January 08, 2017 - #4556 Music and the Spoken Word

Music and the Spoken Word broadcast with the Mormon Tabernacle Choir and Orchestra at Temple Square. January 08, 2017 Broadcast Number 4556.


“Let All the World in Every Corner Sing”
Music: Ryan Murphy
Lyrics: George Herbert

“Shall We Gather at the River?” 
by Robert Lowry
Arrangement: Ryan Murphy

“Trumpet Tune in A Major” (organ solo)
Music: David N. Johnson

“Gloria,” from Mass in D, op. 86 
Music: Antonin Dvořák

“Come to My Garden,”1 from The Secret Garden
Music: Lucy Simon
Lyrics: Marsha Norman
Arrangement: Kurt Bestor

“High on the Mountain Top”2 
Music: Ebenezer Beesley
Lyrics: Joel H. Johnson
Arrangement: Mack Wilberg

1. On the album Showtime! and in the CD set Encore Collection
2. On the albums Then Sings My Soul and Called to Serve. Also in the CD sets Anniversary Collection and The Missionary Collection.

Spoken Word

A Single Word

It has become popular of late for organizations—and even families and individuals—to create a mission statement to guide their actions and clarify their values. Such a statement can serve to remind us who we are and what we’re about. When life gets hectic and choices get complicated, a statement of purpose and vision can keep us focused on those things that we value most.

Mission statements vary in length; some stretch to multiple paragraphs. But for an individual, maybe the best place to start is a single word—one that represents a simple idea that could keep us on track this year.

For example, do you wish you had more patience with your children or less anxiety at work? Perhaps the word calm could be a reminder to slow down, breathe deeply, and relax. Do you sometimes find it difficult to maintain your integrity when so many seem to be dropping their standards? The word truthfulmight help us align ourselves with honesty and trustworthiness. We would all do well to set aside worldly distractions and think more of the divine. One woman who felt this way chose the word oneness to elevate her thoughts and actions.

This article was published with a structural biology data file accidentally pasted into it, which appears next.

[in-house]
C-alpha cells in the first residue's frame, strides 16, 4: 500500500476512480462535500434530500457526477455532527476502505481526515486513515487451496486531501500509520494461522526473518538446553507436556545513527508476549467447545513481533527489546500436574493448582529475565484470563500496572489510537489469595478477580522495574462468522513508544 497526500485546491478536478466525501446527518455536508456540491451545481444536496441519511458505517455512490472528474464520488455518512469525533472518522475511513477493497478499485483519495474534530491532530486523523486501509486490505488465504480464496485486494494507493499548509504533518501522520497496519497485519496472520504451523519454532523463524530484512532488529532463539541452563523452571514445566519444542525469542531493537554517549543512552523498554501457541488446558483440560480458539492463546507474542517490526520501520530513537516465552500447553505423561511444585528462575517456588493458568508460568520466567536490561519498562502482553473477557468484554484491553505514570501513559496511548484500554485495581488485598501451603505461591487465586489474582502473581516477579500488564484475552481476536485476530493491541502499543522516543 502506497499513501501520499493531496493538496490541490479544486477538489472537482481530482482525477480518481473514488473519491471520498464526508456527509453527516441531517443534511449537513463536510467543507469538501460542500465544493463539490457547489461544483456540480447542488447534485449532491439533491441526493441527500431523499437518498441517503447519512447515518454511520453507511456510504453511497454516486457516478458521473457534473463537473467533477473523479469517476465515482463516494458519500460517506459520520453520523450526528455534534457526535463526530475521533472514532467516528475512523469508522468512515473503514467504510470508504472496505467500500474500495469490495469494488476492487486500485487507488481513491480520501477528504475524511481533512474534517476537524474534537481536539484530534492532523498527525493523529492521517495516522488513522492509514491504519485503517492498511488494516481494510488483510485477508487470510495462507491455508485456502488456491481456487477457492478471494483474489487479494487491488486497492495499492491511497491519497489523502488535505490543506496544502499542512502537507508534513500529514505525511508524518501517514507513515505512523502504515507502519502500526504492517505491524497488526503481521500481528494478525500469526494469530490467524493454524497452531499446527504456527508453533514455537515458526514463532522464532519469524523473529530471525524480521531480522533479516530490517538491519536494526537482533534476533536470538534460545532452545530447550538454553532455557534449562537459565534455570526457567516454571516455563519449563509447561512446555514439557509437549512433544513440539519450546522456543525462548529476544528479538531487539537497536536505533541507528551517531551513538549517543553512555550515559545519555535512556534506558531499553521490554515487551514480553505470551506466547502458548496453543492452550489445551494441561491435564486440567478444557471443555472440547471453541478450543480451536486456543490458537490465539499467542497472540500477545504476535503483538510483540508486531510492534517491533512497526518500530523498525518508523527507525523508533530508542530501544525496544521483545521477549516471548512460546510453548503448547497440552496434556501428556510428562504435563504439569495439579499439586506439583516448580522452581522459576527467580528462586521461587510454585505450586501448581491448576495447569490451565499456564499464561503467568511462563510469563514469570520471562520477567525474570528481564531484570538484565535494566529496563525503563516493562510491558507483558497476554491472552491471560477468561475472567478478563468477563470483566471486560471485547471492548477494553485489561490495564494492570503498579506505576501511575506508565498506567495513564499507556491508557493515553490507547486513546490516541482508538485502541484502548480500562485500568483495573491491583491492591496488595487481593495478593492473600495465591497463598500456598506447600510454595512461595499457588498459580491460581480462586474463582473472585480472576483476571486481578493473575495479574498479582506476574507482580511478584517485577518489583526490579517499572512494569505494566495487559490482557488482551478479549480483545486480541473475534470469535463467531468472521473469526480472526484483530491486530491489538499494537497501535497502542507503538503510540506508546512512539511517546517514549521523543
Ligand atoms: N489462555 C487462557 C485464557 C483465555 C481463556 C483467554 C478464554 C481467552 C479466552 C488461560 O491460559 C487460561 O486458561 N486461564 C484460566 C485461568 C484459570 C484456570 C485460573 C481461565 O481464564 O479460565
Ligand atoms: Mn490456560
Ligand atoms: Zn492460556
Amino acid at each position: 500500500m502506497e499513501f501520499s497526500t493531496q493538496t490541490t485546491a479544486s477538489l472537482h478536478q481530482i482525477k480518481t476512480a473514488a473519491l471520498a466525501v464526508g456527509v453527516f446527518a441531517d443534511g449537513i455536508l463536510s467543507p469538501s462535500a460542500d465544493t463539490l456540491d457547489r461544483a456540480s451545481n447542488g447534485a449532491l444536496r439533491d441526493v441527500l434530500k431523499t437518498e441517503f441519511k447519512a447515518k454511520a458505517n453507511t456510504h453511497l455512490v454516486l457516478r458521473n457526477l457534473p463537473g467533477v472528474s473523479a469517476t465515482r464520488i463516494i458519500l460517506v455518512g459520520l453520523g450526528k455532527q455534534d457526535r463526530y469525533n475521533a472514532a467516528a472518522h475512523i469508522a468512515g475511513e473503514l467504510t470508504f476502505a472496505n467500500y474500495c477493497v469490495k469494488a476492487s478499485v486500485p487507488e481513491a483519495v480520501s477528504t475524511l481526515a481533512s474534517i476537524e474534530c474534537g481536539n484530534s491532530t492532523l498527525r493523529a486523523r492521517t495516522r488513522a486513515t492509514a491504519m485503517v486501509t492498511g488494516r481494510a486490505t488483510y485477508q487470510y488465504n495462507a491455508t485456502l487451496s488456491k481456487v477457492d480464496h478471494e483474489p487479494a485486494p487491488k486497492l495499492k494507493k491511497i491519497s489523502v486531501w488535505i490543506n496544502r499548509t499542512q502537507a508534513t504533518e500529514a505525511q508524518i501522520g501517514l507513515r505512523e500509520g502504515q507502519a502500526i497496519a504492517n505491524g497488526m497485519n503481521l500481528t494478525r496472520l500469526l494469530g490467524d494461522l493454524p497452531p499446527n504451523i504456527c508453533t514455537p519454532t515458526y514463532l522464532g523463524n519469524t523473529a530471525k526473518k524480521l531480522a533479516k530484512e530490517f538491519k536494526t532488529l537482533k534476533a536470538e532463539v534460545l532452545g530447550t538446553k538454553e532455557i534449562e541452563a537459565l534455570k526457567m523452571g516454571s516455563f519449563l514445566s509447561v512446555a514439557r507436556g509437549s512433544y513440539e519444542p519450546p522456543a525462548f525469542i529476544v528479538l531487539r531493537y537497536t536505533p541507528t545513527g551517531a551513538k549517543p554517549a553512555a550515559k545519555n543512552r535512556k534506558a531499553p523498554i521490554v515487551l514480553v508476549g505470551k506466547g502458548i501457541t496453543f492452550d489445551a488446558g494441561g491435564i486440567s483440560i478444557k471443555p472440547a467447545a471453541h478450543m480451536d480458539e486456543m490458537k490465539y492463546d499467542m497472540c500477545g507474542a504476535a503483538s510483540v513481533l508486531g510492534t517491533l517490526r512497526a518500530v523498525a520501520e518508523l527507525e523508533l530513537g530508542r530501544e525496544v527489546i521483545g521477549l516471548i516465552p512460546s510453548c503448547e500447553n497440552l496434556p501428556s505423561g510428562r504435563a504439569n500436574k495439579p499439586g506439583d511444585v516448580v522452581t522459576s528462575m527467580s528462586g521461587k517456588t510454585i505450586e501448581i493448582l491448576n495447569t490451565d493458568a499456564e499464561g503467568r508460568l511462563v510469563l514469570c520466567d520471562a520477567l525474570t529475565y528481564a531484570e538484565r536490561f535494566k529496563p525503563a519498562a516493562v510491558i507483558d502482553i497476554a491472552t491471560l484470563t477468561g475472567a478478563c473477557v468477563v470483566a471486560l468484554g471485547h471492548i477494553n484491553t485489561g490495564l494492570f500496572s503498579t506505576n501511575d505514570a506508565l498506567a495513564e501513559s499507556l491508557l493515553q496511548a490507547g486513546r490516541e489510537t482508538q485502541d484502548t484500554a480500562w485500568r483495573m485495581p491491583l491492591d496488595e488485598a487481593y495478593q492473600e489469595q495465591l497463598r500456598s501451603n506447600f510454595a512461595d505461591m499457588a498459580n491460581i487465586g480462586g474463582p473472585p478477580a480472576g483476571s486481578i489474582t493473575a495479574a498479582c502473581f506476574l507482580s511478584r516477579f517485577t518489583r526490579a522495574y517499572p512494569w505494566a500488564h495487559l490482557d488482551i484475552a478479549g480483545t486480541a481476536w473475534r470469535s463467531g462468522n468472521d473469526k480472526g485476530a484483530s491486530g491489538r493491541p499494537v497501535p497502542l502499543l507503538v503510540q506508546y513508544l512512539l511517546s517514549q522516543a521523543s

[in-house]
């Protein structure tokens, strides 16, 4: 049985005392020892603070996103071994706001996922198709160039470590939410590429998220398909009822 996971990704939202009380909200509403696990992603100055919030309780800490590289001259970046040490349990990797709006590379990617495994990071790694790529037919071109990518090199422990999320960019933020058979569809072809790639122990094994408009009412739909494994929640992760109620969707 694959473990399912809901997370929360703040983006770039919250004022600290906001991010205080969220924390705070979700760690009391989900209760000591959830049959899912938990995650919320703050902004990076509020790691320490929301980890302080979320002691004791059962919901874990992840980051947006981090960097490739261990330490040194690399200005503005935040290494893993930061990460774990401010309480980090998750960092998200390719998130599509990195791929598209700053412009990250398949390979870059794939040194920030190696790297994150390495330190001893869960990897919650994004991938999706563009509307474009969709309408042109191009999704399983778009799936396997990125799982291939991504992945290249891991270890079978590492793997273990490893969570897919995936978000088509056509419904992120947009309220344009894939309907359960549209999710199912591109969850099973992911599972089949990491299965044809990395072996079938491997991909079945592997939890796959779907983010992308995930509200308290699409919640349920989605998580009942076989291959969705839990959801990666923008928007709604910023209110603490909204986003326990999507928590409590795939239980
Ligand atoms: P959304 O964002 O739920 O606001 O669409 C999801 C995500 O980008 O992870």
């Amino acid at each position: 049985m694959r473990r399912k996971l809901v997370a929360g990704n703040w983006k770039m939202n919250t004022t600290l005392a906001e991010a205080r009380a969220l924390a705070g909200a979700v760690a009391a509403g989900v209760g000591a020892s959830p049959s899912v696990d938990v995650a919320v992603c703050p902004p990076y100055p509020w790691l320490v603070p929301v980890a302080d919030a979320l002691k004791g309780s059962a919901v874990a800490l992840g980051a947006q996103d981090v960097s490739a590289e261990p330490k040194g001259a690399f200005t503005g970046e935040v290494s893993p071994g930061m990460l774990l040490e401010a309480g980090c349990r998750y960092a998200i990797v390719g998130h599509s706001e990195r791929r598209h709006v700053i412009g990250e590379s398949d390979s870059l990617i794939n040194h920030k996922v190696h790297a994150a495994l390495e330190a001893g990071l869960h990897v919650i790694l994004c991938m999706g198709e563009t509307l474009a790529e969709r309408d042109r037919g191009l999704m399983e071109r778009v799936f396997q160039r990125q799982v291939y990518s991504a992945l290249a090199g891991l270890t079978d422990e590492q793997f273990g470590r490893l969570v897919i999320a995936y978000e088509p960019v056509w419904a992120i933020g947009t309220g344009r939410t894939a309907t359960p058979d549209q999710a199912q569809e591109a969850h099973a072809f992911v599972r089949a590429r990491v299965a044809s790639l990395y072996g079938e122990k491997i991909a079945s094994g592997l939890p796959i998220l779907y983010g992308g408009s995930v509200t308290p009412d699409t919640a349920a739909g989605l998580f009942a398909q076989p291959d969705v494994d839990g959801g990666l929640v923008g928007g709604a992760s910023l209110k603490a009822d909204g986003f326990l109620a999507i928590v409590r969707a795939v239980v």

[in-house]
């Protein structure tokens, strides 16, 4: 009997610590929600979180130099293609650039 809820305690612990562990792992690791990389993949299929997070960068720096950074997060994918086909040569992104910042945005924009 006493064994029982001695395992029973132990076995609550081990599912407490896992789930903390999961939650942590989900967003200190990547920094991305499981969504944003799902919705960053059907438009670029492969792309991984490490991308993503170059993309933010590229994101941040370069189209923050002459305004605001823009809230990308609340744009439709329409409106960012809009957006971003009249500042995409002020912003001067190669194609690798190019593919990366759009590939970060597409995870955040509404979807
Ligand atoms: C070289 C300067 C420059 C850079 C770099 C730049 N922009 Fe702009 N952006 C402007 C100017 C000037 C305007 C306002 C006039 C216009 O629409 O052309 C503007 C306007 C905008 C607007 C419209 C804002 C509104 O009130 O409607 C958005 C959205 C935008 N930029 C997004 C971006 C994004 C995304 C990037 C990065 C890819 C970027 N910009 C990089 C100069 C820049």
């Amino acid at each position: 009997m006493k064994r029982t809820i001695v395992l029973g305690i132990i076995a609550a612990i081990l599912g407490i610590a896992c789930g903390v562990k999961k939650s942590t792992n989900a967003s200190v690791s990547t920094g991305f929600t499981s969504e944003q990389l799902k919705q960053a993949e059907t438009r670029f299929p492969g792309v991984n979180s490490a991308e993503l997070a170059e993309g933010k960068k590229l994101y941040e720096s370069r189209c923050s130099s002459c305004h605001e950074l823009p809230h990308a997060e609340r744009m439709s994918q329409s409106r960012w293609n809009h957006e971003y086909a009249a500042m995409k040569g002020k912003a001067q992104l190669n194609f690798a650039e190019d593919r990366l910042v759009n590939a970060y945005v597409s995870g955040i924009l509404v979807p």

A word like gratitude could prompt us to count our blessings, not the things we lack. If hurts from long ago have become resentments that cripple our lives, the word forgive can offer peace and freedom from those burdens. People who find themselves feeling lonely can use the word kindness to remind them that extending love and understanding to others almost always helps us forget our own problems.

Some families choose a word together, to bring a sense of teamwork to their relationships. Perhaps the word unplugged could inspire families to set aside cell phones and video games in favor of time together. Or the word helping could lead to more acts of service among family members—everything from homework to chores.

As our lives change, our key words can change. And over time, as these words inspire our everyday choices, we may find another word coming to mind, the word for what all of us want to be: happy.